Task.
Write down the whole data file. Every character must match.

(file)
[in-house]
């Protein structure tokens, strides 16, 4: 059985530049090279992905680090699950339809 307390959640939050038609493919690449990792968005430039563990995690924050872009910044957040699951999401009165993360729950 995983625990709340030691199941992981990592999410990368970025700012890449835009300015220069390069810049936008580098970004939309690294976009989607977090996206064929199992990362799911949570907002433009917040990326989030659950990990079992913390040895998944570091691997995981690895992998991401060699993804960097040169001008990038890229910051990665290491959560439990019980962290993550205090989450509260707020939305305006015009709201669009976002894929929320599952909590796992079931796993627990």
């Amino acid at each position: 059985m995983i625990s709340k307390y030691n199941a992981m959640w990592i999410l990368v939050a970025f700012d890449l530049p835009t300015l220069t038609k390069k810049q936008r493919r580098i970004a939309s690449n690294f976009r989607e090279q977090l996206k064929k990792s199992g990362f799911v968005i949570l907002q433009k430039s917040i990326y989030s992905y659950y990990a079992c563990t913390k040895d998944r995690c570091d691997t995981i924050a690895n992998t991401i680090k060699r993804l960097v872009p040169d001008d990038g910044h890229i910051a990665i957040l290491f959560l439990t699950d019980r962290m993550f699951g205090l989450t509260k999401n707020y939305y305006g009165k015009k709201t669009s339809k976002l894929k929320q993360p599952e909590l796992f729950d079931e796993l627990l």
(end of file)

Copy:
[in-house]
């Protein structure tokens, strides 16, 4: 059985530049090279992905680090699950339809 307390959640939050038609493919690449990792968005430039563990995690924050872009910044957040699951999401009165993360729950 995983625990709340030691199941992981990592999410990368970025700012890449835009300015220069390069810049936008580098970004939309690294976009989607977090996206064929199992990362799911949570907002433009917040990326989030659950990990079992913390040895998944570091691997995981690895992998991401060699993804960097040169001008990038890229910051990665290491959560439990019980962290993550205090989450509260707020939305305006015009709201669009976002894929929320599952909590796992079931796993627990």
């Amino acid at each position: 059985m995983i625990s709340k307390y030691n199941a992981m959640w990592i999410l990368v939050a970025f700012d890449l530049p835009t300015l220069t038609k390069k810049q936008r493919r580098i970004a939309s690449n690294f976009r989607e090279q977090l996206k064929k990792s199992g990362f799911v968005i949570l907002q433009k430039s917040i990326y989030s992905y659950y990990a079992c563990t913390k040895d998944r995690c570091d691997t995981i924050a690895n992998t991401i680090k060699r993804l960097v872009p040169d001008d990038g910044h890229i910051a990665i957040l290491f959560l439990t699950d019980r962290m993550f699951g205090l989450t509260k999401n707020y939305y305006g009165k015009k709201t669009s339809k976002l894929k929320q993360p599952e909590l796992f729950d079931e796993l627990l």